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There is a saying in Bioshock which goes like this:

No Gods or Kings. Only Man.

Why do they use the singular "man" and not the plural "men"?

Ok, I know that man = mankind. The saying could go like this as well

No God or King. Only Man.

but it doesn't. For the first two words the plural form is used, why not for "man"?

Edit: Maybe this is not a question about the language but rather one about the meaning in the game's context.

Screenshot from the game is shown

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    Yes, I understand your question. I am asking: did you look up the singular form in a dictionary? If so, did you find any relevant definitions. If you haven't, go do that now. (Just trust me on this, ok?) – Dan Bron Jun 23 '17 at 11:45
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    There were dozens of Greek gods, but only one Mankind. – Hot Licks Jun 23 '17 at 11:50
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    Willi, are you saying one's belief system determines whether or not the Greeks had multiple gods? – Davo Jun 23 '17 at 12:25
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    Ignoring capitalisation issues and the matter of whether dogs can have anything akin to religious devotion, you could quite reasonably say My dog cares nothing for Gods or Kings. He worships only Man. In which context the plural form (Men) could be used instead, but arguably it would have a different nuance - he likes [every?] man he's ever met, rather than mankind as a species. – FumbleFingers Jun 23 '17 at 12:27
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    @WilliMentzel Davo's point is that the Greeks incontestably had multiple gods. Whether those gods were real or mere notions is immaterial to that fact. Gods can be plural, kings can be plural, but mankind is unique. – Dan Bron Jun 23 '17 at 12:37
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Man is being used as a singular collective term describing all of humanity.

I believe that the point is that "Gods" and "Kings" would be separate entities (or special distinctions) that would be distinguished within mankind or distinct from mankind. The point of the phrase is to say there is only one group, "Man", and no important other distinctions or hierarchies.

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    I see some parallel between this banner and a rejection of polytheism in favor of monotheism, with the difference here being that instead of a single deity mankind itself is set in the place of highest reverence. Pluralizing "Gods or Kings" adds to this theme of unification. – Darren Ringer Jun 23 '17 at 16:45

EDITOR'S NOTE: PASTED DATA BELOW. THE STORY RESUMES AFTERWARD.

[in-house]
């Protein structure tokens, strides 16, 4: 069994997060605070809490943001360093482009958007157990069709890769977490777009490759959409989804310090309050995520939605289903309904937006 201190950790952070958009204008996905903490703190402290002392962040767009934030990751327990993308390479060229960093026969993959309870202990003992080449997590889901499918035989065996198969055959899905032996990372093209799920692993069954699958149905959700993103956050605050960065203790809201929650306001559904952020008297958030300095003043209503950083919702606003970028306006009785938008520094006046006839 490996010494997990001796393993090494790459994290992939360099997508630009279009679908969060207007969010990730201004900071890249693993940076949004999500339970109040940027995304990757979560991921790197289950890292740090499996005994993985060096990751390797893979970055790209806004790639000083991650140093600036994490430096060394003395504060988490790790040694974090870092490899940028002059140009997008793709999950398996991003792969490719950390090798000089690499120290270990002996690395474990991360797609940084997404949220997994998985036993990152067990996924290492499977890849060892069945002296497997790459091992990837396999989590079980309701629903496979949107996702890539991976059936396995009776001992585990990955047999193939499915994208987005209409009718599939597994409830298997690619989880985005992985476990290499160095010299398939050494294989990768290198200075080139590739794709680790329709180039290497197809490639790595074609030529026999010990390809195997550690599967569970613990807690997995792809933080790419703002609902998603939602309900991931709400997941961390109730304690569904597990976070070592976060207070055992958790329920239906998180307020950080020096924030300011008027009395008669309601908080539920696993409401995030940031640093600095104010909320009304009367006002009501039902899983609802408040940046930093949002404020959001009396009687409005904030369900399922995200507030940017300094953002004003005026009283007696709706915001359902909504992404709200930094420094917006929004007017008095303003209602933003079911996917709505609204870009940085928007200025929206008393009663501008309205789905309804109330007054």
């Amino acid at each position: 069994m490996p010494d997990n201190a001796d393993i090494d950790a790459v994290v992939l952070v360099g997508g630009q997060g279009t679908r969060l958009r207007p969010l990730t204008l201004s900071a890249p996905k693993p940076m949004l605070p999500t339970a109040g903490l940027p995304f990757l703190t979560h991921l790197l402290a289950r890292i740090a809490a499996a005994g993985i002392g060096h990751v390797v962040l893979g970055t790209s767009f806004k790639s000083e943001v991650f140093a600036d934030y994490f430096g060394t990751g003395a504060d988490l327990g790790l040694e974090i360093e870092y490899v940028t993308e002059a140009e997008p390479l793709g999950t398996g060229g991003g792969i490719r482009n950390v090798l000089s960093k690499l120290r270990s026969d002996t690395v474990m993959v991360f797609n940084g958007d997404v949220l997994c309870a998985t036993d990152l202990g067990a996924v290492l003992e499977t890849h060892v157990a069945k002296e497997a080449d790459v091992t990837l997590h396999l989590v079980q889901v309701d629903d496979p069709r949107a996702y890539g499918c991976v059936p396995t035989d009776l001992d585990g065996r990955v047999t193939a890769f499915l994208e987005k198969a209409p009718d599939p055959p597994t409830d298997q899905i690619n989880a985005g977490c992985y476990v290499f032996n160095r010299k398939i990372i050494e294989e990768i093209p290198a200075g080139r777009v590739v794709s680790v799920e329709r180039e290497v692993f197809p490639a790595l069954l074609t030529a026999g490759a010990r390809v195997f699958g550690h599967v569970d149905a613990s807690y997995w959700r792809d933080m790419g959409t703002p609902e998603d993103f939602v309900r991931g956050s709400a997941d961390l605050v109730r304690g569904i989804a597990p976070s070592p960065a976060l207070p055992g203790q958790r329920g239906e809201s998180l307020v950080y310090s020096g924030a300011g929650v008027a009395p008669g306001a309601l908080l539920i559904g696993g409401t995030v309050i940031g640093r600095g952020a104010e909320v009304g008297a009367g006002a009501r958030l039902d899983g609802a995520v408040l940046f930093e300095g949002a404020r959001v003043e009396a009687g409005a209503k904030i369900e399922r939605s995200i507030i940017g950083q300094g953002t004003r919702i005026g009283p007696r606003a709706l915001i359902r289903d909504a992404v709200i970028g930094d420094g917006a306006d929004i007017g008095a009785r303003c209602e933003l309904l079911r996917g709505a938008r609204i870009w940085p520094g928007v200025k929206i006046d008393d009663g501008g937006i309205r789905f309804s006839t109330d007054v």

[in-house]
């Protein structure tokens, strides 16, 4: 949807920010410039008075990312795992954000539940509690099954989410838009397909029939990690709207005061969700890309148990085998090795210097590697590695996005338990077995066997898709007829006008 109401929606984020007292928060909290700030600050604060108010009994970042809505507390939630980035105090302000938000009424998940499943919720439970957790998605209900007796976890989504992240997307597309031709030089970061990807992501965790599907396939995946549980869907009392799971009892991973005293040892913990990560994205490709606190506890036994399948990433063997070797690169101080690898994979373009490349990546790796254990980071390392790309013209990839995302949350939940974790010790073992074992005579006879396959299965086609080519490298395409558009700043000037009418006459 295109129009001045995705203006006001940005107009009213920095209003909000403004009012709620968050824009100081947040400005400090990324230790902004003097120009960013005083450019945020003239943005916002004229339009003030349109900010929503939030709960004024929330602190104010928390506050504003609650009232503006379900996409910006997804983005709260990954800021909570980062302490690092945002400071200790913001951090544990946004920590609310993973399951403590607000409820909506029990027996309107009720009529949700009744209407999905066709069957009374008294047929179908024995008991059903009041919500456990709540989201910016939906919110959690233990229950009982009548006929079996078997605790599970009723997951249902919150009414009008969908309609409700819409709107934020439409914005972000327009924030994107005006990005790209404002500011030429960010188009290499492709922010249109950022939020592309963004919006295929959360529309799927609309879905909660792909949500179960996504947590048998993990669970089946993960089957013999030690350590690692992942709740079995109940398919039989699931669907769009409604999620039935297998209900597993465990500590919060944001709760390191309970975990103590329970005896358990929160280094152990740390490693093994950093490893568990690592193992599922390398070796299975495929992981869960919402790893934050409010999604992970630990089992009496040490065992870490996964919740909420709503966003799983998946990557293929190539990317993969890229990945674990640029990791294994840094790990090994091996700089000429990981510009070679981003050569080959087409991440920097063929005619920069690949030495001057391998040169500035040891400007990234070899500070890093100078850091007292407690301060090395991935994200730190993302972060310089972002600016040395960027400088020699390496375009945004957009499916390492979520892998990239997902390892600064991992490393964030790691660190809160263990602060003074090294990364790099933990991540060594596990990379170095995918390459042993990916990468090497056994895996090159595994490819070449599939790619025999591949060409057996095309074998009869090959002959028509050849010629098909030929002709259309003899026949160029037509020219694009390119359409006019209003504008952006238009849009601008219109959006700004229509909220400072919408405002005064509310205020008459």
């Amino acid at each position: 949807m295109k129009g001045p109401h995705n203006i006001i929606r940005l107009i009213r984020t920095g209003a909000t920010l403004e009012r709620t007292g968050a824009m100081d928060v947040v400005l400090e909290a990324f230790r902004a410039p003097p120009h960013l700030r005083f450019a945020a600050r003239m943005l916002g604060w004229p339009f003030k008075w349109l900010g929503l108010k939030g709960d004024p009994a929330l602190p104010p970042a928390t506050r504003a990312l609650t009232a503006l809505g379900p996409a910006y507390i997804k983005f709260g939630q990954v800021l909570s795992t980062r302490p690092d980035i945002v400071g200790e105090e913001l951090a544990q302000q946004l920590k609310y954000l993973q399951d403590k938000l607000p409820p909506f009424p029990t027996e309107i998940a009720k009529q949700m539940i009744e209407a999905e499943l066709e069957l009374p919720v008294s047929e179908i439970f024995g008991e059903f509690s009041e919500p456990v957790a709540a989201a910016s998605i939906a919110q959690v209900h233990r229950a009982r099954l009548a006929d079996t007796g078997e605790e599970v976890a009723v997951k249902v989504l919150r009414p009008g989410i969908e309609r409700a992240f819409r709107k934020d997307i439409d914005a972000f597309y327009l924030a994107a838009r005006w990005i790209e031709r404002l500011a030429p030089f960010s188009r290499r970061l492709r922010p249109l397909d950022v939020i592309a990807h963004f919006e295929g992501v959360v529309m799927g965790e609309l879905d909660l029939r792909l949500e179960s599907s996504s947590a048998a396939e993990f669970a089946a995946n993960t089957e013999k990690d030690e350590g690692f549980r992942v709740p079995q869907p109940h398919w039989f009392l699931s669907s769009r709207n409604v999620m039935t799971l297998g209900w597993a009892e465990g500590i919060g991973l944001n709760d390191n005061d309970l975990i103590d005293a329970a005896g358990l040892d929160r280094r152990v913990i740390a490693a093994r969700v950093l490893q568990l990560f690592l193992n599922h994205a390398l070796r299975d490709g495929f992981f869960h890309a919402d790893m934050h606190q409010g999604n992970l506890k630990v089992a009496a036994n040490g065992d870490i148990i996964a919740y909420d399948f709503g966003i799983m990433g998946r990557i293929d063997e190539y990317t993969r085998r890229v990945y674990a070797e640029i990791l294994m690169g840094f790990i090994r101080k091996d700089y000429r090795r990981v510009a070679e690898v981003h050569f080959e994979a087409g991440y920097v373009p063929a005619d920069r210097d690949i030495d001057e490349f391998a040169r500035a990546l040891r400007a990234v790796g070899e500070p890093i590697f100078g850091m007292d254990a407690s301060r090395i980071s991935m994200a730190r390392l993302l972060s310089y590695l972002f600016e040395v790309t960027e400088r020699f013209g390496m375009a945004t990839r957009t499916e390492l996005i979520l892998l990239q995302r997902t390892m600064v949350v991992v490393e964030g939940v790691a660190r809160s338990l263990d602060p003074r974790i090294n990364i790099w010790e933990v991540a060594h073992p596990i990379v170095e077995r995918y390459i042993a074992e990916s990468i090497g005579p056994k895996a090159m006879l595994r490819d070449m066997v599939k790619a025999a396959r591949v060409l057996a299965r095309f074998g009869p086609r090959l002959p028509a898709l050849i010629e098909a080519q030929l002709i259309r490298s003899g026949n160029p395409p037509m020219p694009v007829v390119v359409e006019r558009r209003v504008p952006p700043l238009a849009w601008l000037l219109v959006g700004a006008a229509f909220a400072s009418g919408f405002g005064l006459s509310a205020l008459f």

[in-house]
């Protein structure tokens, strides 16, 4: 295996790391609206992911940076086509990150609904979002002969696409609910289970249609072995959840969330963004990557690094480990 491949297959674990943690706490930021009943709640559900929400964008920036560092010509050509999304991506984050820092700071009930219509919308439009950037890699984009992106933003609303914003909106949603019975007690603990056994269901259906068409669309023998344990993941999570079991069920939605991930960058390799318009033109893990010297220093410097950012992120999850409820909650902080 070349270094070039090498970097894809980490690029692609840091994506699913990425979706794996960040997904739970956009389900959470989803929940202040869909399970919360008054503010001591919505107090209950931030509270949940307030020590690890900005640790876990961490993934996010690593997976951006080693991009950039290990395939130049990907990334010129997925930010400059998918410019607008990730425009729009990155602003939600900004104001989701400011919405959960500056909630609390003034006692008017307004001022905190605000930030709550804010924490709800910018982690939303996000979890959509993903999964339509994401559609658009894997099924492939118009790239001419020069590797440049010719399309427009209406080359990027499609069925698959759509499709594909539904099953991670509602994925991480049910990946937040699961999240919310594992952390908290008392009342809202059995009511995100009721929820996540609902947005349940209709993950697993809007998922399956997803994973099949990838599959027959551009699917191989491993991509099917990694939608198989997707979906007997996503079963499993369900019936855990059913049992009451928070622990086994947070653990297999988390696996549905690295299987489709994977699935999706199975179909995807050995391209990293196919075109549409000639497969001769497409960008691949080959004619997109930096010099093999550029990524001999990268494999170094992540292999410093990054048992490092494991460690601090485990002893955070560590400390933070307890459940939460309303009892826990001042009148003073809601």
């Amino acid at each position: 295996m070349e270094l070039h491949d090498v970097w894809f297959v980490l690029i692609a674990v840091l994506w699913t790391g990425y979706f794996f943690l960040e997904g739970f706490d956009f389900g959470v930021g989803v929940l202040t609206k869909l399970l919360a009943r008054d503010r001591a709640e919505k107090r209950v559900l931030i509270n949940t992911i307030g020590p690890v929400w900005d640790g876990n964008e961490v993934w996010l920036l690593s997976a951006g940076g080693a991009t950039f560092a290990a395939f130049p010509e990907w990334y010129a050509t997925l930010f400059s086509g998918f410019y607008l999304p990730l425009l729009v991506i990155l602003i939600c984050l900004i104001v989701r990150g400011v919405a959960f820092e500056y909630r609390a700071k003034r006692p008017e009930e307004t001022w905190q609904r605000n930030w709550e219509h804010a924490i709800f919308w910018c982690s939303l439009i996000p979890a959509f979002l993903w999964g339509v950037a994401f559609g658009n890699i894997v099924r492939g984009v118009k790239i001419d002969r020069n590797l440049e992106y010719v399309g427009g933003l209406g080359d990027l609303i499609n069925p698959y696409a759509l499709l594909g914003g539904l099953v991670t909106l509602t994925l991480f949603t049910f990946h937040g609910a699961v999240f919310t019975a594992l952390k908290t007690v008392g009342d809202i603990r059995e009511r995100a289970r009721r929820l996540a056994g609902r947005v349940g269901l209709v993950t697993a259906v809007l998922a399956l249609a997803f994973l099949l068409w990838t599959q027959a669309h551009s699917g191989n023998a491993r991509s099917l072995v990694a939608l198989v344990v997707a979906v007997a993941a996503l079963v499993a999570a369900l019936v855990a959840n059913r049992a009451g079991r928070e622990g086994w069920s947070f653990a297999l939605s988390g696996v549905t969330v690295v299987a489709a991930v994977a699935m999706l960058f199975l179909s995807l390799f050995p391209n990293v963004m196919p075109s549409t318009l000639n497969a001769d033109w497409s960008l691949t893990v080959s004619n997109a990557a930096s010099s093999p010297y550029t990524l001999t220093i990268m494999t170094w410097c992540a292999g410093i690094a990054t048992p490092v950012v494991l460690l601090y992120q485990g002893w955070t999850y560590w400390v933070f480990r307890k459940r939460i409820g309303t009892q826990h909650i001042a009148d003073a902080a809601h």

• Yes, but I'm my opinion this more likely refers to a pluralism of different religions, rather than the specifics of any particular religion. – PV22 Jun 23 '17 at 17:23
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    It might be worth mentioning that in the question's picture "man" has the intention of meaning "man-kind", a term with closer resemblance to the word in question. – Daevin Jun 23 '17 at 18:51
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A passage from Anthem by Ayn Rand:

At first, man was enslaved by the gods. But he broke their chains. Then he was enslaved by the kings. But he broke their chains. He was enslaved by his birth, by his kin, by his race. But he broke their chains. He declared to all his brothers that a man has rights which neither god nor king nor other men can take away from him, no matter what their number, for his is the right of man, and there is no right on earth above this right. And he stood on the threshold of freedom for which the blood of the centuries behind him had been spilled.

The quote is based on the principle of Objectivism (proposed by Ayn Rand) which focusses on the importance of freedom from all kinds of authority for true happiness. Man is pitted against gods, kings and his fellow men.

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    This is a great reference. Nice job. – PV22 Jun 24 '17 at 11:29
  • I think the term man is used as a shortened form of mankind which is why it's man and not men – A. Lau Jun 25 '17 at 23:56
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It is true that the narrative elements of the game are heavily influenced by Objectivism as @peerless suggests. Arguably, the narrative is a critique of Objectivism, or at least, "It's about what happens when ideals meet reality."

it was hard for people to understand exactly what I meant by "utopia." I didn't mean a place where everyone holds hands. [...] They started building a hospital, and I said, "No no no, it has to be thirty competing businesses, really crass advertisement." [...] There's no central administration. Everything's about competing businesses.

The game is full of "crass advertising" that is often totally unveiled propaganda for the point of view of the particular faction.

Though "man" is often used for "mankind," the singular "man" in this particular case is intentional and reflects a sort of militant Individualism that the underwater utopia was built upon (the Ryan faction).

http://www.shacknews.com/article/48728/ken-levine-on-bioshock-the

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